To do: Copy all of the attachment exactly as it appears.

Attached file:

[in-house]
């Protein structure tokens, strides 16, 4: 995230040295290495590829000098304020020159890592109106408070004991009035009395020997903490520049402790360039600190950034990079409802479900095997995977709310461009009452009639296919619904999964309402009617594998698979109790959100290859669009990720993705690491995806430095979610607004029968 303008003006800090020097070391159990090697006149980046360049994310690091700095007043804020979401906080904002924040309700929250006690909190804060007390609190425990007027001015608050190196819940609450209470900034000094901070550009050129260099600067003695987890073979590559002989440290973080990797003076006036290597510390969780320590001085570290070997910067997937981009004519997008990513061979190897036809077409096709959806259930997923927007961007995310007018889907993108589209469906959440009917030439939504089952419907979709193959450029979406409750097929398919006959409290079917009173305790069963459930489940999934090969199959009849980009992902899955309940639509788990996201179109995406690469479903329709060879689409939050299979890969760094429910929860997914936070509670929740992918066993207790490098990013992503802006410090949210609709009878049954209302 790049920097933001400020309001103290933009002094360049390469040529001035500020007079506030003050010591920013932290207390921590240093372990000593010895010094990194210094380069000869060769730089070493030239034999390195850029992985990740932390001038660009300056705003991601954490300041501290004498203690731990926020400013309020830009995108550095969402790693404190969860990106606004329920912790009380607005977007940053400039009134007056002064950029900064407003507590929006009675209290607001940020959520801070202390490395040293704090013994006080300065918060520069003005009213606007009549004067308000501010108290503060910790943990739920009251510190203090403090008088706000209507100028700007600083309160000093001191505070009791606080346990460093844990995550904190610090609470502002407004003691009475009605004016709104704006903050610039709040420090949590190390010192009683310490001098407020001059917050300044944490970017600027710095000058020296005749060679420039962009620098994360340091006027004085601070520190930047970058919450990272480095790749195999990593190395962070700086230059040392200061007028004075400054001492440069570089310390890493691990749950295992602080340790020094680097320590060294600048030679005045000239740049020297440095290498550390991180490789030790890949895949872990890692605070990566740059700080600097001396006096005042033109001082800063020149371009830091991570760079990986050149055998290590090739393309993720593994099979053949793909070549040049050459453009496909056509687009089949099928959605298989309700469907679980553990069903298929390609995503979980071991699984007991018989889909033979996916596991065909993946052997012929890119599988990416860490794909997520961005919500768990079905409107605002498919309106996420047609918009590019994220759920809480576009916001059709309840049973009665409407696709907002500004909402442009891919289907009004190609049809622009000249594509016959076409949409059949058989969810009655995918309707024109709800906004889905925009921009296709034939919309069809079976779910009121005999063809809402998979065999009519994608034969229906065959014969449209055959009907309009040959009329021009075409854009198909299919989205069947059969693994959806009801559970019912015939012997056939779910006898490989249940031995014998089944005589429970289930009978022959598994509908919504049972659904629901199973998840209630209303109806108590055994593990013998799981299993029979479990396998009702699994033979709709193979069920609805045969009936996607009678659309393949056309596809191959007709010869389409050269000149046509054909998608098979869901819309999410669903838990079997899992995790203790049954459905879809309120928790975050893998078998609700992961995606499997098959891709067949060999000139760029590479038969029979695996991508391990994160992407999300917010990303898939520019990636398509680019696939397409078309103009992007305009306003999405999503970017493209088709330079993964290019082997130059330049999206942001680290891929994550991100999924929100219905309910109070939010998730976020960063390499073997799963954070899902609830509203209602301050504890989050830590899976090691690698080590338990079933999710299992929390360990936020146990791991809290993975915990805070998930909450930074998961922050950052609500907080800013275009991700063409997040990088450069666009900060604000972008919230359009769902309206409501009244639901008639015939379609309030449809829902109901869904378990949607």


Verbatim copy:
[in-house]
């Protein structure tokens, strides 16, 4: 995230040295290495590829000098304020020159890592109106408070004991009035009395020997903490520049402790360039600190950034990079409802479900095997995977709310461009009452009639296919619904999964309402009617594998698979109790959100290859669009990720993705690491995806430095979610607004029968 303008003006800090020097070391159990090697006149980046360049994310690091700095007043804020979401906080904002924040309700929250006690909190804060007390609190425990007027001015608050190196819940609450209470900034000094901070550009050129260099600067003695987890073979590559002989440290973080990797003076006036290597510390969780320590001085570290070997910067997937981009004519997008990513061979190897036809077409096709959806259930997923927007961007995310007018889907993108589209469906959440009917030439939504089952419907979709193959450029979406409750097929398919006959409290079917009173305790069963459930489940999934090969199959009849980009992902899955309940639509788990996201179109995406690469479903329709060879689409939050299979890969760094429910929860997914936070509670929740992918066993207790490098990013992503802006410090949210609709009878049954209302 790049920097933001400020309001103290933009002094360049390469040529001035500020007079506030003050010591920013932290207390921590240093372990000593010895010094990194210094380069000869060769730089070493030239034999390195850029992985990740932390001038660009300056705003991601954490300041501290004498203690731990926020400013309020830009995108550095969402790693404190969860990106606004329920912790009380607005977007940053400039009134007056002064950029900064407003507590929006009675209290607001940020959520801070202390490395040293704090013994006080300065918060520069003005009213606007009549004067308000501010108290503060910790943990739920009251510190203090403090008088706000209507100028700007600083309160000093001191505070009791606080346990460093844990995550904190610090609470502002407004003691009475009605004016709104704006903050610039709040420090949590190390010192009683310490001098407020001059917050300044944490970017600027710095000058020296005749060679420039962009620098994360340091006027004085601070520190930047970058919450990272480095790749195999990593190395962070700086230059040392200061007028004075400054001492440069570089310390890493691990749950295992602080340790020094680097320590060294600048030679005045000239740049020297440095290498550390991180490789030790890949895949872990890692605070990566740059700080600097001396006096005042033109001082800063020149371009830091991570760079990986050149055998290590090739393309993720593994099979053949793909070549040049050459453009496909056509687009089949099928959605298989309700469907679980553990069903298929390609995503979980071991699984007991018989889909033979996916596991065909993946052997012929890119599988990416860490794909997520961005919500768990079905409107605002498919309106996420047609918009590019994220759920809480576009916001059709309840049973009665409407696709907002500004909402442009891919289907009004190609049809622009000249594509016959076409949409059949058989969810009655995918309707024109709800906004889905925009921009296709034939919309069809079976779910009121005999063809809402998979065999009519994608034969229906065959014969449209055959009907309009040959009329021009075409854009198909299919989205069947059969693994959806009801559970019912015939012997056939779910006898490989249940031995014998089944005589429970289930009978022959598994509908919504049972659904629901199973998840209630209303109806108590055994593990013998799981299993029979479990396998009702699994033979709709193979069920609805045969009936996607009678659309393949056309596809191959007709010869389409050269000149046509054909998608098979869901819309999410669903838990079997899992995790203790049954459905879809309120928790975050893998078998609700992961995606499997098959891709067949060999000139760029590479038969029979695996991508391990994160992407999300917010990303898939520019990636398509680019696939397409078309103009992007305009306003999405999503970017493209088709330079993964290019082997130059330049999206942001680290891929994550991100999924929100219905309910109070939010998730976020960063390499073997799963954070899902609830509203209602301050504890989050830590899976090691690698080590338990079933999710299992929390360990936020146990791991809290993975915990805070998930909450930074998961922050950052609500907080800013275009991700063409997040990088450069666009900060604000972008919230359009769902309206409501009244639901008639015939379609309030449809829902109901869904378990949607």